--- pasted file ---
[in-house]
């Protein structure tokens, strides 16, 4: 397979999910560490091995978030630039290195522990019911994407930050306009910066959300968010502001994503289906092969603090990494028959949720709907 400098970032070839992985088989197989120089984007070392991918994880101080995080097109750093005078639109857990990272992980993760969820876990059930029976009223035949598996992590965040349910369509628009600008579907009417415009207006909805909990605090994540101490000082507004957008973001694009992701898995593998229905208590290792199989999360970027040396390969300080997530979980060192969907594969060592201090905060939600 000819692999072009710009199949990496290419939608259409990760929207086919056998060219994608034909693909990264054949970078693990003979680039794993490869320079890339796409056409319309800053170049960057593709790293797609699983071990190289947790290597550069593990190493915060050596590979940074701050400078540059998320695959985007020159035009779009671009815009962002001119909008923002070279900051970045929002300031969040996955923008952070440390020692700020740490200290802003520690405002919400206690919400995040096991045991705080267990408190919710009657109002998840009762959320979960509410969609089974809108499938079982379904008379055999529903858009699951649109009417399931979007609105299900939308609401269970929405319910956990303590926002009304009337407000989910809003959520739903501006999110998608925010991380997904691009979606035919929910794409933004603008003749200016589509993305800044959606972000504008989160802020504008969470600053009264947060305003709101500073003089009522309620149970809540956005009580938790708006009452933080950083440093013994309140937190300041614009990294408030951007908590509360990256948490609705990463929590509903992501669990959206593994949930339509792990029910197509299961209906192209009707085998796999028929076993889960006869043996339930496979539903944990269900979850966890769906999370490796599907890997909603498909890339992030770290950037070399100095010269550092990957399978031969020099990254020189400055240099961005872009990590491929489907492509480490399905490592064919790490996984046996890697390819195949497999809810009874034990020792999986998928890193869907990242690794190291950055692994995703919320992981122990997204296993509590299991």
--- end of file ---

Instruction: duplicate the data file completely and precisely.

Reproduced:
[in-house]
């Protein structure tokens, strides 16, 4: 397979999910560490091995978030630039290195522990019911994407930050306009910066959300968010502001994503289906092969603090990494028959949720709907 400098970032070839992985088989197989120089984007070392991918994880101080995080097109750093005078639109857990990272992980993760969820876990059930029976009223035949598996992590965040349910369509628009600008579907009417415009207006909805909990605090994540101490000082507004957008973001694009992701898995593998229905208590290792199989999360970027040396390969300080997530979980060192969907594969060592201090905060939600 000819692999072009710009199949990496290419939608259409990760929207086919056998060219994608034909693909990264054949970078693990003979680039794993490869320079890339796409056409319309800053170049960057593709790293797609699983071990190289947790290597550069593990190493915060050596590979940074701050400078540059998320695959985007020159035009779009671009815009962002001119909008923002070279900051970045929002300031969040996955923008952070440390020692700020740490200290802003520690405002919400206690919400995040096991045991705080267990408190919710009657109002998840009762959320979960509410969609089974809108499938079982379904008379055999529903858009699951649109009417399931979007609105299900939308609401269970929405319910956990303590926002009304009337407000989910809003959520739903501006999110998608925010991380997904691009979606035919929910794409933004603008003749200016589509993305800044959606972000504008989160802020504008969470600053009264947060305003709101500073003089009522309620149970809540956005009580938790708006009452933080950083440093013994309140937190300041614009990294408030951007908590509360990256948490609705990463929590509903992501669990959206593994949930339509792990029910197509299961209906192209009707085998796999028929076993889960006869043996339930496979539903944990269900979850966890769906999370490796599907890997909603498909890339992030770290950037070399100095010269550092990957399978031969020099990254020189400055240099961005872009990590491929489907492509480490399905490592064919790490996984046996890697390819195949497999809810009874034990020792999986998928890193869907990242690794190291950055692994995703919320992981122990997204296993509590299991």